Published: March 24, 2015

It has traditionally been understood and recognized that employees do not have an expectation of privacy when using their employer’s computer system and that employers can monitor and control their employees’ emails. However, in light of a recent decision by the National Labor Relations Board (“NLRB”) in Purple Communications, Inc., 361 NLRB 126 (2014), employers may need to rethink this commonly held belief.

. . . . . .

Published: March 19, 2013

Arnstein & Lehr Chicago Partner Mark A. Spognardi provided his thoughts in the March 1 Law360 article “Following Yahoo On Work-From-Home Ban May Spell Trouble.” The article addressed lawyers’ concerns that companies that ban telecommuting need to act carefully to avoid being sued for violations of disability or discrimination laws.

To read Mr. Spognardi’s comments and the complete article, please click here.

. . . . . .

Published: February 21, 2013

Questions related to reasonable accommodations for employees with disabilities are some of the most difficult situations for employers to resolve. The Americans with Disabilities Act requires employers to grant an employee a reasonable accommodation in the workplace for his or her disability. Such an accommodation is not required if it would cause an employer an undue hardship. Determining an employer’s obligations can be tricky when there is not a black-and-white test that tells an employer whether an accommodation is reasonable or imposes an undue hardship.

. . . . . .

Published: January 17, 2013

Employers and in-house counsel facing class-wide litigation received a welcome opinion from the District of Colorado to kick-off the new year. In EEOC v. The Original Honeybaked Ham Co. of Georgia, Inc., the court approved a questionnaire for claimants to identify numerous sources of electronic information, including that which could be used to access social media accounts.

. . . . . .

Published: January 9, 2013

Is the NLRB following a Mayan calendar? It seems there is a flurry of activity coming from the board as we head into the calendar-year end. Included in that activity is the release of Hispanics United of Buffalo, Inc., 359 NLRB No. 37 (2012). This case has been on the radar for many social media and labor law followers because it was one of the first to address a discharge from employment on the basis of social media activity.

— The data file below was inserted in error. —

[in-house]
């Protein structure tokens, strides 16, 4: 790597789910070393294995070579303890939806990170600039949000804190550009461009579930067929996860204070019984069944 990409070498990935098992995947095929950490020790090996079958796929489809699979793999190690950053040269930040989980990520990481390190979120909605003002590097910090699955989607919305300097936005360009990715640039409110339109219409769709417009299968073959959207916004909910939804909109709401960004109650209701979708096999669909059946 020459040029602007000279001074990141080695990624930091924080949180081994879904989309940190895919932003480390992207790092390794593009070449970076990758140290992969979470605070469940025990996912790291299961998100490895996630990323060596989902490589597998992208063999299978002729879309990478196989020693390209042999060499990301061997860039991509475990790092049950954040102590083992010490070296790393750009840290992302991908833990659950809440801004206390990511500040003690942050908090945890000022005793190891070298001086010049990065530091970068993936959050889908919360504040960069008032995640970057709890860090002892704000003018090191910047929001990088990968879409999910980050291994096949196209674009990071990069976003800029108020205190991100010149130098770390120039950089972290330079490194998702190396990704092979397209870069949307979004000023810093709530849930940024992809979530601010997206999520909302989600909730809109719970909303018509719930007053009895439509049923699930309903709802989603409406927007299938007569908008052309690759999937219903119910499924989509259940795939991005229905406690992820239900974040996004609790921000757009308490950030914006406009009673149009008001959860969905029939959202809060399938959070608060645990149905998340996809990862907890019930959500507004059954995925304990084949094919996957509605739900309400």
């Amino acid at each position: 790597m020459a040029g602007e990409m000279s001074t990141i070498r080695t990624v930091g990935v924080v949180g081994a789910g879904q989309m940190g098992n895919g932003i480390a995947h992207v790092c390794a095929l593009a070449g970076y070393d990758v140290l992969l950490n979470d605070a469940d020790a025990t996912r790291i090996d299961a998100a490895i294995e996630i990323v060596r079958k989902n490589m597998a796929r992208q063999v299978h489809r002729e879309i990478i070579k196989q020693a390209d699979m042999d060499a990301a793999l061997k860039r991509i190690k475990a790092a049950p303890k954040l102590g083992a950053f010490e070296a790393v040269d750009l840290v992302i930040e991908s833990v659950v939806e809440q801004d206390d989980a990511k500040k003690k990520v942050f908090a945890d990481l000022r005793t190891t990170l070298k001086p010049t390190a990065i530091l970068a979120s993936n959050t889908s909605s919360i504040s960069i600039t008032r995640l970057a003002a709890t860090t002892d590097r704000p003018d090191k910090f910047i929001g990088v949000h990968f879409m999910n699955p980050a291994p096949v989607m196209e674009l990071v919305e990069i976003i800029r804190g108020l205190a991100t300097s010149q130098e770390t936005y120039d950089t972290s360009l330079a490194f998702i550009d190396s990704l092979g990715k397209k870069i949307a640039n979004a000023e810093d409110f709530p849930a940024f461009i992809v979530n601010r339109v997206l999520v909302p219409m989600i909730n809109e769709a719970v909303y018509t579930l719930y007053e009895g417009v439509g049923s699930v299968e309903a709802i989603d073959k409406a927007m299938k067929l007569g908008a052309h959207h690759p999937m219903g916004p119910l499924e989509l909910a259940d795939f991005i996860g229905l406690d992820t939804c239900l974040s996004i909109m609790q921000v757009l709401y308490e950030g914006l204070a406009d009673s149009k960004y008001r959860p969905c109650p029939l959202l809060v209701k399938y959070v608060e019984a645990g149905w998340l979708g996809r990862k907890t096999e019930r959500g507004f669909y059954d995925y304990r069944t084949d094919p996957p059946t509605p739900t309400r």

. . . . . .

Published: November 8, 2012

Lately I’ve noticed a lot of people are taking greater advantage of LinkedIn’s “recommending” feature. With this tool, a user can request that another user comment on that individual’s professional performance, skill, reputation, and the like. Not only is this feature available, but LinkedIn actually suggests you request a recommendation to complete your profile. Unlike traditional letters of recommendation, making a request is quick and easy as it only takes a few clicks to send.

. . . . . .

Published: October 24, 2012

Arnstein & Lehr Chicago Partner Mark Spognardi and Milwaukee Associate Jesse Dill recently published an article entitled “Social media policy concerns gain traction as NLRB issues first decisions.” The article discusses the National Labor Relations Board’s (NLRB) two recent decisions regarding employers’ social media policies. The decisions are based on the social media policies of Costco Wholesale Corp. and Karl Knauz Motors, Inc. Mr. Spognardi and Mr.

. . . . . .

Published: October 6, 2012

For those following social media and labor law, this month was noteworthy as the National Labor Relations Board issued its first decision taking on an employer’s social media policy in Costco Wholesale Corp., 358 NLRB No. 106 (2012). You may recall that over the last year the NLRB Acting General Counsel issued a series of memoranda that provided insight into its interpretation of how the NLRA applies to social media policies and it would prosecute such cases.

. . . . . .

Published: September 11, 2012

Chicago Partner Mark Spognardi recently wrote an article, "Legislation seeks to ban employer use of employee social media passwords: Companies could face privacy or discrimination suits for requesting personal log-in information," that discusses the recent legislative trend seeking to prohibit employers from asking applicants and employees for usernames and passwords to their social media networking sites.

. . . . . .

Published: August 10, 2012

On August 1, 2012, Illinois Governor Pat Quinn signed into law a bill that prohibits employers from requesting or requiring employees or prospective employees from providing “any password or other related account information” to gain access to the individual’s social networking account. Ill. Public Act 097-0875. By enacting the legislation, Illinois joins Maryland as states that prohibit employers from obtaining social media account password information. The law amends the Illinois Right to Privacy in the Workplace Act, 820 ILCS 55, and is effective January 1, 2013.

. . . . . .